Maritime

IMO COUNCIL SEAT: Cacophony of voices, as Nigeria again miss bid

IMO COUNCIL SEAT: Cacophony of voices, as Nigeria again miss bid
Written by Maritime First
…Stakeholders in shock!***

Nigerian Maritime industry stakeholders were numb with shock Friday night, as news filtered in from London that the country has again lost another bid, for the Category ‘C’ Council Seat of the International Maritime Organisation  (IMO).

While Success has joyous Fathers, mothers, happy uncles and cousins, failure is sadly an orphan.

Former President Yar’Adua and Dr. Ade Dosumu took us into the IMO’s Council Seat. Carelessness, piracy, loss of vision and overwhelming ineptitude took us out.

Once we tried it under President Jonathan Goodluck and  Patrick Ziakede Akpobolokemi, we failed woefully, sadly beaten by Malta, over a single vote.

On Friday, November 29th, Nigeria again failed woefully, this time beaten by Kenya, again via a single vote!

Kenya got 111 votes while Nigeria got 110 votes.

An industry watcher, Tony Emeordi asked, “One vote. One vote. A beg, wetin Nigeria do one vote o?!”

To which another stakeholder, who spoke on condition of anonymity said: “It goes beyond one vote o!

“If you go to IMO, one of the things that Nigeria will stand to address before they go into this category C business, is in a document. I call it ‘Needs assessment for the establishment of Coastal State Responsibility’.

“It is the Coastal State Responsibility that determines whether you will go to that category ‘C’ or not; and we are lacking in that Coastal State Responsibility.

“The money we spend in all this fanfare can establish that Coastal State Responsibility without any issues and you will still have change in your pocket”, the stakeholder said.

DAKUKU PETERSIDE, NIMASA DG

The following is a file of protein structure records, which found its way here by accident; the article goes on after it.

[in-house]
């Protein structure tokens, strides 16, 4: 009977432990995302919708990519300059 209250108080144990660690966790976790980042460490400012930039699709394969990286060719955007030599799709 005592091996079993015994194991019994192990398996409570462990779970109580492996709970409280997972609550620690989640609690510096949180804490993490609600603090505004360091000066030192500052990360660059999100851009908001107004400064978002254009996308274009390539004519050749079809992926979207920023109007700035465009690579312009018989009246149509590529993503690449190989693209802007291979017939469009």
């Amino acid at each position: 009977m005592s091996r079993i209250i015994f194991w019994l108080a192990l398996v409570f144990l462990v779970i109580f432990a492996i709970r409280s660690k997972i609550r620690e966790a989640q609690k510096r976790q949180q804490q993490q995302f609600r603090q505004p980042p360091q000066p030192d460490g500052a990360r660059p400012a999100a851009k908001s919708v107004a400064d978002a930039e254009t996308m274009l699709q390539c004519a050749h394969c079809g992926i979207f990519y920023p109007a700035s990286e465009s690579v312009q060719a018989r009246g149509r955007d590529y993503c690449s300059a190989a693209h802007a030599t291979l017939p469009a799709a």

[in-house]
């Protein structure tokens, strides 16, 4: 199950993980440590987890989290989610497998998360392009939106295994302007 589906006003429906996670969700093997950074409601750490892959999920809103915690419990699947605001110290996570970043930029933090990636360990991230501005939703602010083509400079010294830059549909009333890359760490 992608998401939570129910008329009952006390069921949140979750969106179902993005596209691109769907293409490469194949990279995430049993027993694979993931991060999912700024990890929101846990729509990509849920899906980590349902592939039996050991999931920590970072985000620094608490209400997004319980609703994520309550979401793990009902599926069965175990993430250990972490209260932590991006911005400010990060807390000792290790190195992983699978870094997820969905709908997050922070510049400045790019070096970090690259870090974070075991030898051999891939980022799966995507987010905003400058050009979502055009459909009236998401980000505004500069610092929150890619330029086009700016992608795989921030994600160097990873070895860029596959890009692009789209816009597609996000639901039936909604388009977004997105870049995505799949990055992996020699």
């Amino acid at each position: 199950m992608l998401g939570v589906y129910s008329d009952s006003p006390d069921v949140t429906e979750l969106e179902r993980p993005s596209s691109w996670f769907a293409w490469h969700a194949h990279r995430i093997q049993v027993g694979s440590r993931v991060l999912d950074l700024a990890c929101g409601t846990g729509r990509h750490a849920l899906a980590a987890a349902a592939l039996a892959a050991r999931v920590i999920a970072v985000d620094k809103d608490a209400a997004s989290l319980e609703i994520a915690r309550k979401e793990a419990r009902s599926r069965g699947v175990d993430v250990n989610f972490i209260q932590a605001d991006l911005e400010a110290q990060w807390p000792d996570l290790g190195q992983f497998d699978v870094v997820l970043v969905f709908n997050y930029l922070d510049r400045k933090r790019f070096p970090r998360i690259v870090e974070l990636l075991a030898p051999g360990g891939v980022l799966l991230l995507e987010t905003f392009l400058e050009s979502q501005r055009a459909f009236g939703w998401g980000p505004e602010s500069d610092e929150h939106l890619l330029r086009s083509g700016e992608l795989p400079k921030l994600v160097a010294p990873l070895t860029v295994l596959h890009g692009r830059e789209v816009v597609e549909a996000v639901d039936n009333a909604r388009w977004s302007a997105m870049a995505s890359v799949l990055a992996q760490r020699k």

Worried that we might not win the IMO election, we had turned to the nation’s foremost shipping mogul, Engr. Greg Utonwen Ogbeifun for assessment or in-depth evaluation.

Engr. Ogbeifun not only in superlative words presented Nigeria’s chances, he also gave the Director General of the Nigerian Maritime Administration and Safety Agency (NIMASA) very clean bill of health, he also advised that Nigeria should temporarily ignore IMO, in the advent of any failure to concentrate on other issues.

We went to bed with both eyes closed, telling the Security Guards to only wake us up, when popping of Champaign begins, in celebration of IMO victory. Alas! When we woke, we only saw mumbling, frowning faces. The anticipated victory was nowhere!

The stakeholder who spoke on conditions of anonymity said Nigeria failed to respond to the cacophony of negative voices, lamenting inability to get timely responses, under emergency situations.

“Nigeria bought rader equipment to install on the Coast; till today the current administration left them in cartons, they did not install one!

“We have to install this equipments, that is number one.

“We have to be able to communicate with Ships within our Search and Rescue radiants which we signed for; and if you know the number of reports that are going to the IMO from Ship Captains, that they cannot talk to Nigerian authorities when they are in their waters, you won’t believe. And yet, you expect to go and get into Category ‘C’.